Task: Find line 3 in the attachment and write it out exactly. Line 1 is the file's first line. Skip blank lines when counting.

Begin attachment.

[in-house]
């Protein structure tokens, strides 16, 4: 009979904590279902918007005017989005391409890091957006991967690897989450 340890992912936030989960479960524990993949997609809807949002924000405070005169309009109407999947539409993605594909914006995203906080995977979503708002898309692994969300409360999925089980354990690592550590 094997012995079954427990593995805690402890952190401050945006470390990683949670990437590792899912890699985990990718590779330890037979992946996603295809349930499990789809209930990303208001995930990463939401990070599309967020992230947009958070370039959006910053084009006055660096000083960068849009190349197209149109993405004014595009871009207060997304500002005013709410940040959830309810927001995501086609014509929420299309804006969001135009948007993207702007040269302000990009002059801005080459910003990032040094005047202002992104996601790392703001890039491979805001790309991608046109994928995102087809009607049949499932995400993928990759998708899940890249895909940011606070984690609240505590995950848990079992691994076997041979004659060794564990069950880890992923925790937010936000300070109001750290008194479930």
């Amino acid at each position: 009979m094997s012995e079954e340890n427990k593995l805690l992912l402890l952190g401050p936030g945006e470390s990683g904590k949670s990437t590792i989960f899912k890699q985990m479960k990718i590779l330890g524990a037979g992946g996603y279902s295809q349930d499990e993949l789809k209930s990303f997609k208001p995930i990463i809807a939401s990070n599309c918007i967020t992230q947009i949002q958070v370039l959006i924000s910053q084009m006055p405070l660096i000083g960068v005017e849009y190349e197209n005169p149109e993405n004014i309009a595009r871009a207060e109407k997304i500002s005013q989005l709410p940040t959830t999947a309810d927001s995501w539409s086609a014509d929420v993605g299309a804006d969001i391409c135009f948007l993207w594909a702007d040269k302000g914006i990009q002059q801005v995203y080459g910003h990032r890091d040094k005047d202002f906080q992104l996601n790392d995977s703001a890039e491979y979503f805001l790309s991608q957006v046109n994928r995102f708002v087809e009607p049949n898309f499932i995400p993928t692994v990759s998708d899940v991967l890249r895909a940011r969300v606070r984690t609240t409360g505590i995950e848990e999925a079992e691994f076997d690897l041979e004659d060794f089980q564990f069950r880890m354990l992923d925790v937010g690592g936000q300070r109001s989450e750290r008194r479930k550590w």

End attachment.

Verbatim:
């Amino acid at each position: 009979m094997s012995e079954e340890n427990k593995l805690l992912l402890l952190g401050p936030g945006e470390s990683g904590k949670s990437t590792i989960f899912k890699q985990m479960k990718i590779l330890g524990a037979g992946g996603y279902s295809q349930d499990e993949l789809k209930s990303f997609k208001p995930i990463i809807a939401s990070n599309c918007i967020t992230q947009i949002q958070v370039l959006i924000s910053q084009m006055p405070l660096i000083g960068v005017e849009y190349e197209n005169p149109e993405n004014i309009a595009r871009a207060e109407k997304i500002s005013q989005l709410p940040t959830t999947a309810d927001s995501w539409s086609a014509d929420v993605g299309a804006d969001i391409c135009f948007l993207w594909a702007d040269k302000g914006i990009q002059q801005v995203y080459g910003h990032r890091d040094k005047d202002f906080q992104l996601n790392d995977s703001a890039e491979y979503f805001l790309s991608q957006v046109n994928r995102f708002v087809e009607p049949n898309f499932i995400p993928t692994v990759s998708d899940v991967l890249r895909a940011r969300v606070r984690t609240t409360g505590i995950e848990e999925a079992e691994f076997d690897l041979e004659d060794f089980q564990f069950r880890m354990l992923d925790v937010g690592g936000q300070r109001s989450e750290r008194r479930k550590w």